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Ethics complaint alleges Democrat judicial candidate paid utility bills with campaign funds

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The Jefferson County Republican Party announced that it has been advised that an ethics complaint was filed against Marshell Rena Jackson Hatcher. Hatcher is the Democrat candidate for Circuit Court Judge-Civil Division. The complaint alleges that Hatcher has used her campaign account to pay her utility bills.

According to required campaign finance reports, Ms. Hatcher lists multiple payments to Alabama Power and the Birmingham Water Works Board over a period of several months, most recently two weeks ago.

“Ms. Hatcher’s reports show she has raised a good bit of money, and the Republican Party wonders if those donors think paying her utility bills is proper use of their campaign contributions,” Jefferson County Republican Party Chairman Sallie Bryant said. “Ms. Hatcher is a sole practitioner, having only filed three lawsuits in court over the last three years.”

“In addition to this troubling ethical issue, we question why anyone would elect a judge to the civil bench who has virtually no courtroom experience,” Chairman Bryant charged.

Hatcher faces Tracey Crisan McDonald. McDonald received her law degree from Cumberland School of Law in 2003, and has worked with defense and plaintiff law firms for 15 years.

It has been an interesting campaign season for Jefferson County Democrat judicial candidates.

Pamela Cousins, the Democratic candidate for the open seat on the Family Court, was ruled ineligible to run, because she failed to file the required ethics forms. A Democratic Circuit Judge however ruled that she should still be on the ballot because she had made a “good faith effort to comply with the law.” The state Democratic Executive Committee then replaced “her” with “her”.

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In mid-October, Criminal Court Judge and current candidate Tracie A. Todd was admonished by the Criminal Appeals Court for failure to abide by a Supreme Court ruling and was referred to the Judicial Inquiry Commission.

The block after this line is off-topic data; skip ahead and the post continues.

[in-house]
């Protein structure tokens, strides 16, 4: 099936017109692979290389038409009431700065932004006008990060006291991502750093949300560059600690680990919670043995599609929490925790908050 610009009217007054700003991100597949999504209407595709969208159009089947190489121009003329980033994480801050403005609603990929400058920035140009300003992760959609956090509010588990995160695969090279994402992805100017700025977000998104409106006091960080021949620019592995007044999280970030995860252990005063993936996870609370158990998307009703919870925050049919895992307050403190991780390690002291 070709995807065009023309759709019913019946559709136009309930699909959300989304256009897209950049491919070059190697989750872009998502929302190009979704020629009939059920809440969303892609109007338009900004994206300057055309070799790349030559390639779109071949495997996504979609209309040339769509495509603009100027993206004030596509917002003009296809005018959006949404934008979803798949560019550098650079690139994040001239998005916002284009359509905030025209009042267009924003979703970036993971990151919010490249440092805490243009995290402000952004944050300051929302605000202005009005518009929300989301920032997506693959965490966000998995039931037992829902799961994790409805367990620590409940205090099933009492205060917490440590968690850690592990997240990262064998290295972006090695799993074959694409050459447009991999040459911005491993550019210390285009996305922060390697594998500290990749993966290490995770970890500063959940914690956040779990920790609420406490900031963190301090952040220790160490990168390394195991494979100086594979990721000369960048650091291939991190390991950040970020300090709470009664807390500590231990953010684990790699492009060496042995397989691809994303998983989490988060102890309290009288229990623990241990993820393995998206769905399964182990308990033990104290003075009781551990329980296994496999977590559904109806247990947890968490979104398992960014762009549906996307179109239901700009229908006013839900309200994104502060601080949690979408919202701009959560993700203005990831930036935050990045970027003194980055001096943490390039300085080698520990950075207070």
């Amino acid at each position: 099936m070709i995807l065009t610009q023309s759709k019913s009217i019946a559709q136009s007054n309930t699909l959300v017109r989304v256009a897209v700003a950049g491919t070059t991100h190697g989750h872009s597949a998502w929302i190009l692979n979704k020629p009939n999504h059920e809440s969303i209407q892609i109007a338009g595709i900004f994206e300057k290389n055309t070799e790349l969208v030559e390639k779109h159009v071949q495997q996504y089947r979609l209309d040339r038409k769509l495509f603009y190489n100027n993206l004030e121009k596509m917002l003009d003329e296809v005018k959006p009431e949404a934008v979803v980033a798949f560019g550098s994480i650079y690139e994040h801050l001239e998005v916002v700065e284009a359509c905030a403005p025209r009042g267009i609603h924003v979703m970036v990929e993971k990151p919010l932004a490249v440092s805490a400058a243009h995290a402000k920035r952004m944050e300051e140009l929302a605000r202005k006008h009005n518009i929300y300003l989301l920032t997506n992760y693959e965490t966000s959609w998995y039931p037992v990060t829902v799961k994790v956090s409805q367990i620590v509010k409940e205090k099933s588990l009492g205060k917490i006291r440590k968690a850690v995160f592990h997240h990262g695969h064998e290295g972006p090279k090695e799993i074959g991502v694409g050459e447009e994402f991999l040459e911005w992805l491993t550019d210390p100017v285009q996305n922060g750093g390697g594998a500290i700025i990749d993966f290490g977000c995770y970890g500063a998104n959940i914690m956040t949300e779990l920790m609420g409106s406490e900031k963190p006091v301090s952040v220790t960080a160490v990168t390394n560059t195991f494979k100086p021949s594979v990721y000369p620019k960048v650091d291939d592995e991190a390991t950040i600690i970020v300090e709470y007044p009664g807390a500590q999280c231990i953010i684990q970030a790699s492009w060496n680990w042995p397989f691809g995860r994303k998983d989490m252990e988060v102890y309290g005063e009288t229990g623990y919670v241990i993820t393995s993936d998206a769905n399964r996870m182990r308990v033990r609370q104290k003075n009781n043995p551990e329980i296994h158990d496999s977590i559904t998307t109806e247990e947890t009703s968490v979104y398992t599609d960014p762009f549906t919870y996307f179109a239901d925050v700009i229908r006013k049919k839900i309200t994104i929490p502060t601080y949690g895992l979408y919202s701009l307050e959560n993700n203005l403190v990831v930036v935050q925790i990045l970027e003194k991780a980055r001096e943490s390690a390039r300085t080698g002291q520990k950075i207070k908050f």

On October 22, 2018, Democrat Criminal Court candidate Linda Hall was ruled ineligible to run because she doesn’t even live in Jefferson County. She is also still on the ballot challenging incumbent Judge Teresa Pullium (R).

“Our judicial candidates file ethics reports on time; they actually meet residency requirements; and they don’t use their campaign accounts for personal expenditures,” Chairman Bryant said. “The Republican Party is proud of its judicial candidates and proud of their backgrounds, qualifications and experience.”

Jefferson County has the largest population of any county in the state. In elections since 2008, Jefferson County has voted increasingly Democratic Party even as the rest of the state has grown more Republican on election day.

The Alabama Democratic Party has made turning Jefferson County entirely Democratic the heart pf their “blue wave” strategy. The Jefferson County Democratic Party is targeting Republican incumbents including: Sheriff Mike Hale, District Attorney Mike Anderton, GOP members of the Alabama legislature, and the last remaining Republican judges in Jefferson County.

This is an especially important election because the legislators elected on next Tuesday will redistrict the state following the 2020 Census and incumbent legislators have tremendous influence on how their districts are drawn.

The Jefferson County Republican Party has been running commercials urging their voters to vote straight Republican. In past elections the Jefferson County Democratic Party has done a better job at getting their voters to vote straight ticket and that has really helped in down ballot races like judicial races.

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The general election will be Tuesday, November 6.

The Polls will open at 7:00 a.m. and close at 7:00 p.m. To participate in any Alabama election you must bring a valid photo ID to the polls with you. If you do not have a valid photo ID, you can get a free voter ID from your board of registrars.

Written By

Brandon Moseley is a former reporter at the Alabama Political Reporter.

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